✍ The Poetry of History. The Contribution of Literature and Literary Scholarship to the Writing of History since Voltaire 
por Teoría de la historia
In the beginning was the word, and the word was a song, a song of war and victory. Poetry and history grew out of the same root, emotion and imagination; they were the inspired words of the seer, the heroic song of the bard, and they glorified the king or the Lord, for he had thrown the horse and his rider in the sea. The author of our book, however, does not deal with this primitive stage of history and poetry. He discusses “the contribution of literature and literary scholarship to the writing of history since Voltaire”, as is explained in the subtitle. The book has been called The Poetry of History because to the author “poetry seems the most adequate symbol for the quintessence of the human spirit”. Some readers might perhaps have their doubts about that, and the reviewer is one of them. Poetry may be described as the primitive or childish form of expression of the human mind, but it is hardly its quintessence or a symbol for its quintessence. But, after all, the reader need not spend too much time on the title, the choice of which was not very happy. Let him rather proceed to the book itself and there he will find a series of stimulating and delightful essays on some of the leading historians of the last 200 years who were also distinguisheda s men of letters, like Gibbon and Niebuhr, Renan and Michelet, Burckhardt and Green, and on some of the great men of letters who at the same time made contributions to the philosophy of history, such as Voltaire, Vico, Goethe, Herder and Carlyle. Voltaire was the great shatterer of tradition, the spiritual revolutionary who blazed a new trail. He reproached Bishop Bossuet for having omitted in his Universal History (1681) China and India, and for having spoken of the Arabs “only as a deluge of barbarians”. To Voltaire Christendom was not the entire human race. While ignorance reigned in Europe, and the West stood out darkly as a heap of crimes and follies, China and India had flourishing civilizations and the Arabs cultivated the arts and sciences throughout an empire from Baghdad to Granada. It will be interesting to note that an historian of science living in our times is still compelled to deplore the lopsidedness of the judgment of those who describe the 7th century as the nadir of the human mind, even though the first half of this century was a golden age in at least four countries: Arabia, Tibet, China and Japan (see Sarton, Introduction to the History of Science, I, 460). Some people like to date the beginning of our modern age with the discovery that the earth is not the center of the universe. It was a discovery of the same importance perhaps to discuss the Bible not as the absolute truth of revelation, as the hub of the spiritual world, but as a human work dealing with the history and literature of the Jews. In a sense, Voltaire may also be considered one of the pioneers of Biblecriticism. But whereas his theories were merely amateurish suppositions, Dr Neff uses the occasion −while discussing Herder− to give us a brief but excellent account of the rise of Bible-criticism as one of the great disciplines of the modern science of history (see pp. 51-64). Even as the two epics of Homer, so were also the historical books of the Bible transmitted by word of mouth for many centuries. Similarly, Jesus left nothing in writing, and Renan was justified in treating the New Testament as an example of popular literature and of the growth of legend out of oral tradition. The Gospels were composed by men who thought not in Greek but in Aramaic, and they told a story completely to the taste of the masses, a story “in which the priest is always wrong, respectable people are all hypocrites, the lawful authorities exhibit themselves as scoundrels and all the rich are damned”. The outbreak of the French revolution in 1789 moved the aging Gibbon to deplore the conspiracy of numbers against rank and property. Later historians, however, felt obliged to pay more attention to popular movements and changes in the social structure of the peoples. It was Michelet in particular who chose as his main theme the French masses, the oppressed populace, inarticulate but growing toward self-consciousness and self-defense. Dr Neff selected among the historians those who represent the highest synthesis of literature with historical genius and social consciousness, and he certainly displayed fine judgment and discernment in his selection. However, the reviewer is afraid that Voltaire and Gibbon, Renan and Burckhardt, and even Herder and Goethe will raise startled eyebrows when, all of a sudden, they will find in their company “the formidable and ambiguous figure” of Herr Oberlehrer Oswald Spengler. Even though a scholar and historian of the rank of Eduard Meyer described the Decline of the West as a lasting contribution to the scholarship and literature of the Germans (in Deutsche Literaturzeitung, 1924, nº 25), the reviewer feels strongly that this ambiguous figure does not belong in the circle of those illustrious philosophers and writers who are generally recognized as an ornament of the great Republic of Letters and whose brilliant ideas constitute the beauty and charm of Dr Neff’s learned and delightful volume.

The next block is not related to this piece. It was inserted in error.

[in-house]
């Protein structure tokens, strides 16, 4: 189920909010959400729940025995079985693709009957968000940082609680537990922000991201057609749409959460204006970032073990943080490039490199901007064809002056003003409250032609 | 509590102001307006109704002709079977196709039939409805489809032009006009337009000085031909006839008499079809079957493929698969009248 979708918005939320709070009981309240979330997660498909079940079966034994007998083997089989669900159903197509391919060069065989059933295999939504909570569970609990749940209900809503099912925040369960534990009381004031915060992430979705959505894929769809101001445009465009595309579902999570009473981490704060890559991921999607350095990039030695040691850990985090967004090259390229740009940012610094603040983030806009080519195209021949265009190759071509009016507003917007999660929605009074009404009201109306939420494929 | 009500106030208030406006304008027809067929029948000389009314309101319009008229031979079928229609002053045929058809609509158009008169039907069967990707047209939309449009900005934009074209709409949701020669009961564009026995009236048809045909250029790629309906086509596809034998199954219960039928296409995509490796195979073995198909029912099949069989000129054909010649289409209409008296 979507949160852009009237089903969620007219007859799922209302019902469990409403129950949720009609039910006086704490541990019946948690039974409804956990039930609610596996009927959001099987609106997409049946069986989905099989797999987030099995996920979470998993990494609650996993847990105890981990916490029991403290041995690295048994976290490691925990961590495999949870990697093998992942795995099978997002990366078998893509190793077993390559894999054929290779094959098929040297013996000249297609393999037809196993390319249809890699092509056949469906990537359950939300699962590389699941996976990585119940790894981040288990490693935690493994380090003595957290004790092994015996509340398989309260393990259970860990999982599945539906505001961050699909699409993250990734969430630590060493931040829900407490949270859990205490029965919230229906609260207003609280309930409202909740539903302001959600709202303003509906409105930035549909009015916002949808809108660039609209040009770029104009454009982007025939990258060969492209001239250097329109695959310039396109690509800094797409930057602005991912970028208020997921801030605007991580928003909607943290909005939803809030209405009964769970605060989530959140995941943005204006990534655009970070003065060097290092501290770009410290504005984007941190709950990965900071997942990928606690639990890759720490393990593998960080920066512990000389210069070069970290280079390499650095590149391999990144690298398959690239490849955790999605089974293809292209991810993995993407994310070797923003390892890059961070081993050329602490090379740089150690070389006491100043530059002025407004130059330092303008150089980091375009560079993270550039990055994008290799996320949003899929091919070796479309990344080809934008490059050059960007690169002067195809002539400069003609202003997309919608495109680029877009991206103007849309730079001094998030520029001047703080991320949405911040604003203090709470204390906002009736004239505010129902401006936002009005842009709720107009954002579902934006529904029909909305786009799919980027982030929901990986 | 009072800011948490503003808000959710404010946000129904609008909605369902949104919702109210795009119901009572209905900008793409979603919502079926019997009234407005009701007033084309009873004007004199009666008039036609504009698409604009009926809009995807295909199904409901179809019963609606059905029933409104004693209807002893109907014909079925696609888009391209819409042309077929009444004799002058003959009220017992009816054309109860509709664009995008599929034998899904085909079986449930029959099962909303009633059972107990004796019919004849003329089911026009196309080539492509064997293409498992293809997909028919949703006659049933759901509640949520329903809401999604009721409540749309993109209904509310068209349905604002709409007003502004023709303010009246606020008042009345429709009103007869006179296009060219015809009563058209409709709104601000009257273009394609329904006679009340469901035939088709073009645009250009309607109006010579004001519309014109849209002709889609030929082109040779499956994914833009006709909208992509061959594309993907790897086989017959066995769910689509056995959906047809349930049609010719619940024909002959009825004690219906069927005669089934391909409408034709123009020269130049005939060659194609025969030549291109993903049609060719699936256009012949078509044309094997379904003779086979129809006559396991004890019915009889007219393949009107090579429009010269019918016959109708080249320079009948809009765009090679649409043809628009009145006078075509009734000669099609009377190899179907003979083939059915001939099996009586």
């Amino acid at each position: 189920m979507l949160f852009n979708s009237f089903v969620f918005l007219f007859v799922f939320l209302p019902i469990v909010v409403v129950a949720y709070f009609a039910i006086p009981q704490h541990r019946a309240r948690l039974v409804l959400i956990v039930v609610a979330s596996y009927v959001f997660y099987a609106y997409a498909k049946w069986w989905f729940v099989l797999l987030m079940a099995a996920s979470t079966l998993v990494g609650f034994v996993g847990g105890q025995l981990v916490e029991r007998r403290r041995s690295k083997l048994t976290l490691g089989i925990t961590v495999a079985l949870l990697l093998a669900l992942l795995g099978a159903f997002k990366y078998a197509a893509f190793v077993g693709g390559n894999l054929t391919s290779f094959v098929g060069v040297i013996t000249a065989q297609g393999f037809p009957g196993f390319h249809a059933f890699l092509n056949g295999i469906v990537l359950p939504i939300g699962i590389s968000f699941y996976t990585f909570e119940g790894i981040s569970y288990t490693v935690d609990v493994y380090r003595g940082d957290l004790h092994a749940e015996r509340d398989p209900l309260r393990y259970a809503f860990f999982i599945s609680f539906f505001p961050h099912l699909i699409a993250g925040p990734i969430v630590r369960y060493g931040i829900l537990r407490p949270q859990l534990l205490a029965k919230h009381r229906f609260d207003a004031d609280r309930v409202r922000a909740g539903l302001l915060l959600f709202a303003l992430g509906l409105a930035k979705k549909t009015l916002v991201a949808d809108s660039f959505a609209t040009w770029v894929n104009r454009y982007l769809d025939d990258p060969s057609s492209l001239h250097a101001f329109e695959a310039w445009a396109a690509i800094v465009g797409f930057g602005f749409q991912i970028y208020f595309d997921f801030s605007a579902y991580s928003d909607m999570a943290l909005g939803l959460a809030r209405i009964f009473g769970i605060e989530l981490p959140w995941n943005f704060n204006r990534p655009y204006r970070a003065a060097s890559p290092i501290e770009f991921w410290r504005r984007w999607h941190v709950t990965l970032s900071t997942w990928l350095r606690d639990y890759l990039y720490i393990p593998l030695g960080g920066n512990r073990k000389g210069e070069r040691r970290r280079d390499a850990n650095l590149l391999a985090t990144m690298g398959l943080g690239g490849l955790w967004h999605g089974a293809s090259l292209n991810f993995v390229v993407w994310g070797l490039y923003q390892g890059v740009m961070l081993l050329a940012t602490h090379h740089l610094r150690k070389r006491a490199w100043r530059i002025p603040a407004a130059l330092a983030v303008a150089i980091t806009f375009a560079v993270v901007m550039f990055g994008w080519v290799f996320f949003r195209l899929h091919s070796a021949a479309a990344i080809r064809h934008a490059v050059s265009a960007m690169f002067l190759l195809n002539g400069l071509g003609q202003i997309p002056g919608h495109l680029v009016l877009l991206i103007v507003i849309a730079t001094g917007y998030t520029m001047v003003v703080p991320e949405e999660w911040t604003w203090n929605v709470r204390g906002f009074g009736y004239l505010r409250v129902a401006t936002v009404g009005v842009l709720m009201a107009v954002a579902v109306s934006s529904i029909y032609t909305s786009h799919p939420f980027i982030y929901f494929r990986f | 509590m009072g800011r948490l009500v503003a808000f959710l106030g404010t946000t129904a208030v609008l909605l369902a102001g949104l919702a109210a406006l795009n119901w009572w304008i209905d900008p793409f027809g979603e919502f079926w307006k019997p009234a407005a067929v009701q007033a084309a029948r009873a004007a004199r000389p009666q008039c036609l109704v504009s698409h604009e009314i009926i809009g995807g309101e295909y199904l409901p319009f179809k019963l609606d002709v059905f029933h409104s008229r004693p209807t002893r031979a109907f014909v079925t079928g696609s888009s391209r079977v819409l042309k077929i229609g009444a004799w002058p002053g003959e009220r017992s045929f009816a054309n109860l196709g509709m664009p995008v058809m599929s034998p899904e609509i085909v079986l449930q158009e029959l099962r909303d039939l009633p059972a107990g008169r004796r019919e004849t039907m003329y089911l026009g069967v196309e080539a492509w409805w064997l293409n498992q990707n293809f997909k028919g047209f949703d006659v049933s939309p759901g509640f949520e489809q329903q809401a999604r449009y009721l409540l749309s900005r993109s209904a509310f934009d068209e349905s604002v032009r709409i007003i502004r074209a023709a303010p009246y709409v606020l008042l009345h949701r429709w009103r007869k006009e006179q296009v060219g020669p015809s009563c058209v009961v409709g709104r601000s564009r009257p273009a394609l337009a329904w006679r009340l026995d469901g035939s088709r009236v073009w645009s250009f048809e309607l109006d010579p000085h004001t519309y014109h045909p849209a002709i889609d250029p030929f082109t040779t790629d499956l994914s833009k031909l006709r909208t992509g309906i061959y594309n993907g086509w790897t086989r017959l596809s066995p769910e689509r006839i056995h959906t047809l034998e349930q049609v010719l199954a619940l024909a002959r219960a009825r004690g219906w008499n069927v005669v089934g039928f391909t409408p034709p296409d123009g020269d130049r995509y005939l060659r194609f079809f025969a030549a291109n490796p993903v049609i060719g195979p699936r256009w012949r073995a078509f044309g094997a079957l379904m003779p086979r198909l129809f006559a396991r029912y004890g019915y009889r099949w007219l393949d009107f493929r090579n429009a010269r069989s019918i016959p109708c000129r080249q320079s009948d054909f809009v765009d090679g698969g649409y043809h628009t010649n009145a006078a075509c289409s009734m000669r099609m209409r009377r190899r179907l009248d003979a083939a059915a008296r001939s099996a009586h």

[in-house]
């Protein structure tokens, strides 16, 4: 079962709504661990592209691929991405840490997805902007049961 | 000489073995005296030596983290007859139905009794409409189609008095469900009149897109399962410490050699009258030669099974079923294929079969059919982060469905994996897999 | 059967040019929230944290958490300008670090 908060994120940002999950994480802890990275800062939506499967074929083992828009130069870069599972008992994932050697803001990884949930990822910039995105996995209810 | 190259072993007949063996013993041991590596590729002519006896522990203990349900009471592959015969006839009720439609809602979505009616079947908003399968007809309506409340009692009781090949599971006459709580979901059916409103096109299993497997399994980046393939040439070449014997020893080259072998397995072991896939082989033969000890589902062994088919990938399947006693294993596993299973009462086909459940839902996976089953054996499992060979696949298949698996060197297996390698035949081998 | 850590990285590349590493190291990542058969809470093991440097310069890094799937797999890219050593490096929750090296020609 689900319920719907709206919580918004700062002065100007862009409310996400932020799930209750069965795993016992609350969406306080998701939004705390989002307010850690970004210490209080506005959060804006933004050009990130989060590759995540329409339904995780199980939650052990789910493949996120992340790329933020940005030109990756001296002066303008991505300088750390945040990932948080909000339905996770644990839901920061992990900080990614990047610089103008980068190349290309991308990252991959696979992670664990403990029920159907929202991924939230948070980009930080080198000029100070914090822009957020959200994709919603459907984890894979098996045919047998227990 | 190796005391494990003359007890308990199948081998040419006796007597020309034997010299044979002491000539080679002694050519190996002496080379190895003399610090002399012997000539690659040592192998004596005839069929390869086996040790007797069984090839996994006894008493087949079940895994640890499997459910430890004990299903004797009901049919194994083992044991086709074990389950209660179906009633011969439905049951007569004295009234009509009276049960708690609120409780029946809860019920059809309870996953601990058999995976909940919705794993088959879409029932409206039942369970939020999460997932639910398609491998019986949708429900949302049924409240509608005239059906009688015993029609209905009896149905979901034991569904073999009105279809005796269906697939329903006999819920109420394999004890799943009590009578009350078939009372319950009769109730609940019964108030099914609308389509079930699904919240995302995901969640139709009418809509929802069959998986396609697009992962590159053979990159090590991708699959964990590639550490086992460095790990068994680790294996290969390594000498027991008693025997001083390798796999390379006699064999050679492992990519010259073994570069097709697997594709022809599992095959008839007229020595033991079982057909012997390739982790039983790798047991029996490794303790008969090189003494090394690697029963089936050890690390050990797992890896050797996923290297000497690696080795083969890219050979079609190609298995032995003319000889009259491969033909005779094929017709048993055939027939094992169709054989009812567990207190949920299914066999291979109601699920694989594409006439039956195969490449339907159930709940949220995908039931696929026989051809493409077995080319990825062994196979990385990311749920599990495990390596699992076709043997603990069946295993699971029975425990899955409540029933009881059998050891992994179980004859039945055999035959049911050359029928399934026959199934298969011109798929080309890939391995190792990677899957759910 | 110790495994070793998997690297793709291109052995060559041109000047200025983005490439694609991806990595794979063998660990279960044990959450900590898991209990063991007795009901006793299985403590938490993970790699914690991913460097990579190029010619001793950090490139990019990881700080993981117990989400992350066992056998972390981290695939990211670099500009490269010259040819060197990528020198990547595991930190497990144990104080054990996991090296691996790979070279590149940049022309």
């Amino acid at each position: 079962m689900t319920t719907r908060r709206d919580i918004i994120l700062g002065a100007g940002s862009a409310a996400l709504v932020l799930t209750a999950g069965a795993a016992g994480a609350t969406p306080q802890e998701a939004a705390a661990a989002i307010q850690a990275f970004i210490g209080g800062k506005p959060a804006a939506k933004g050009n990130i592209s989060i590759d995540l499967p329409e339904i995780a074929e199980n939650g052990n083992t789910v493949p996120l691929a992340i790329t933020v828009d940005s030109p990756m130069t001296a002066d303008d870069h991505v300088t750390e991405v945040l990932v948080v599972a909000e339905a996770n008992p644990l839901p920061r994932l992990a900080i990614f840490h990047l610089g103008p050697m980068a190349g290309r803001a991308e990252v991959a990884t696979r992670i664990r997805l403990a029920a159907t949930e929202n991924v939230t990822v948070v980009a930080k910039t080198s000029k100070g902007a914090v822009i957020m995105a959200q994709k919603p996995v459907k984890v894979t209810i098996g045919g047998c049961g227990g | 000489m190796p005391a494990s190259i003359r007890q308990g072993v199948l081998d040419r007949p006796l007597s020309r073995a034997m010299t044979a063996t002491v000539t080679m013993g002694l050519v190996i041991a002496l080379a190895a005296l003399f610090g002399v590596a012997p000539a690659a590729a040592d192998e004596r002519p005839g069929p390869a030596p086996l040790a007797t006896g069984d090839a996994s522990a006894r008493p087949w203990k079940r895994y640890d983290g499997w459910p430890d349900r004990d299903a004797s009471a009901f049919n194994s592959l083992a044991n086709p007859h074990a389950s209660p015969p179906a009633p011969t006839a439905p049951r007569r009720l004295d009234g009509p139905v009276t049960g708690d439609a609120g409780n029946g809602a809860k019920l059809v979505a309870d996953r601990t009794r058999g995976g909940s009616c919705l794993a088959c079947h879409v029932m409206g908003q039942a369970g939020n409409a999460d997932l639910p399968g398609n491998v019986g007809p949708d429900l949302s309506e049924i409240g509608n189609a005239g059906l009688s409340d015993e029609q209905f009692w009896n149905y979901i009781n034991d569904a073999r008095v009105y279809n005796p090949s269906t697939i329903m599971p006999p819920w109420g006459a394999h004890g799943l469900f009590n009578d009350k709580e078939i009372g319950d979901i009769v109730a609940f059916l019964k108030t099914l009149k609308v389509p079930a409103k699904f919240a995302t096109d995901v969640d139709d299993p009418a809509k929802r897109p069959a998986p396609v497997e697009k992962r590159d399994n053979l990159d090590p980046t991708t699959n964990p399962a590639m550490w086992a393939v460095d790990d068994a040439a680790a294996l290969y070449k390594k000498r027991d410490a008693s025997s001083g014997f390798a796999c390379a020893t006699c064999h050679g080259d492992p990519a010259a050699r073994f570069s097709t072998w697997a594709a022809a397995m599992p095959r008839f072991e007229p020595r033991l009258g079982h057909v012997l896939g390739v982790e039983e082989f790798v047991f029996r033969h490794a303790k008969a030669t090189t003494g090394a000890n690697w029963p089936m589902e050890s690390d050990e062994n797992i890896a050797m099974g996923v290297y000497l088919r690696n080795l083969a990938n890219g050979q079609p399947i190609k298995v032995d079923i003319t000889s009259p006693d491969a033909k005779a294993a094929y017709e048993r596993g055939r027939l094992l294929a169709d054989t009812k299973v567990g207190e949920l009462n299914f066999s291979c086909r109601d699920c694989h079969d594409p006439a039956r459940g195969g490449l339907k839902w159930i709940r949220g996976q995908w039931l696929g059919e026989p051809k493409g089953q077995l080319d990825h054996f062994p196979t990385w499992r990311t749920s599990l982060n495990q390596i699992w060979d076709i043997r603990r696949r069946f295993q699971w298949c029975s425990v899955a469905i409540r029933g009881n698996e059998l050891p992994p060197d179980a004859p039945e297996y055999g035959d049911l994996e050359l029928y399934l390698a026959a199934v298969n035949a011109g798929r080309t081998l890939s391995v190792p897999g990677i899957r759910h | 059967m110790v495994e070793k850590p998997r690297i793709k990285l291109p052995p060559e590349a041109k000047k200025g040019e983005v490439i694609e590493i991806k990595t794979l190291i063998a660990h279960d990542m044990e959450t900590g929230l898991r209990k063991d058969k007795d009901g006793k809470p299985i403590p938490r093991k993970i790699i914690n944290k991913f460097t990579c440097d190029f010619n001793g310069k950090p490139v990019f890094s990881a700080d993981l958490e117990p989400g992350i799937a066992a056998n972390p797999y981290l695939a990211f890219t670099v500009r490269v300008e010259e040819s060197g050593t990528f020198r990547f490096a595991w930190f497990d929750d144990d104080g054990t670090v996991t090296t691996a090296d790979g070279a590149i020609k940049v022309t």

[Solomon GANDZ. “Emery Neff, The Poetry of History, viii + 258 pp. New York: Columbia University Press, 1947” (reseña), in Isis. A Journal of the History of Science Society, vol. XXXIX, nº 3, agosto de 1948, pp. 198-199]